man standing looking at reflection in water

Gather your journal and pen, and take a few minutes to sit with each of the four questions below. In your journal, write down anything that comes to mind in whatever form or style you prefer— free-flow prose, bullet points, loose notes, poetry, and art if you’re feeling creative. But please do be sure to write things down, because you’ll refer back to them in later steps of our Companion Guide. Don’t worry about analyzing or unpacking your responses here; just put words to whatever is emerging for you in the moment. Let go of any judgment of what you’re noticing and be gentle with yourself. Focus solely on paying attention to and really hearing what your instincts are telling you, what your body is telling you, and what your heart is telling you. You’ll have a chance to explore these feelings more deeply later on. Remember: There is no “right” or “wrong” way to answer these questions— or anything else in this guide, for that matter. What matters is that you listen to yourself.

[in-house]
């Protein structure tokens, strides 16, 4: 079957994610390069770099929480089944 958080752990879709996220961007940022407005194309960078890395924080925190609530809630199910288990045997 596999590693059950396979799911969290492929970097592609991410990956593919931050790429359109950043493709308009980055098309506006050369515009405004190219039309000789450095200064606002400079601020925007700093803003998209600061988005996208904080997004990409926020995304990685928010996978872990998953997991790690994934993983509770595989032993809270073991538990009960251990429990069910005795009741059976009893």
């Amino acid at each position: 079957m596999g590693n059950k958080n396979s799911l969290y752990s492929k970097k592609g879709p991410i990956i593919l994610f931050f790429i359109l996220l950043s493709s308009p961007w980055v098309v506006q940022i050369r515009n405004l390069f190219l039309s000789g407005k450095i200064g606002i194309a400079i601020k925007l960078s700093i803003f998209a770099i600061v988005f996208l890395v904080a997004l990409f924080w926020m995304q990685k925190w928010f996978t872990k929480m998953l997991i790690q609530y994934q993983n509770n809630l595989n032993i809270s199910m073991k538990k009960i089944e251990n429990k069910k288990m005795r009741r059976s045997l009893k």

• What does the idea of coming off psychiatric drugs mean to me?

  • What thoughts and emotions come up for me when I think about coming off? (Be open and receptive to the full spectrum of your thoughts and emotions, from powerful to subtle, dark to light, painful to pleasant.)

  • What is my physical body telling me right now as I think about withdrawal? (Stop for a moment and feel each part of your body, noticing what you feel in relation to each part and to your body as a whole.)

  • What, if anything, are my instincts saying to me right now? How loudly or softly are they saying it? (Close your eyes, take a deep breath, and try to listen to what the deepest part of your being is saying in this moment—whether about the idea of withdrawal, yourself, or anything else that might come up.)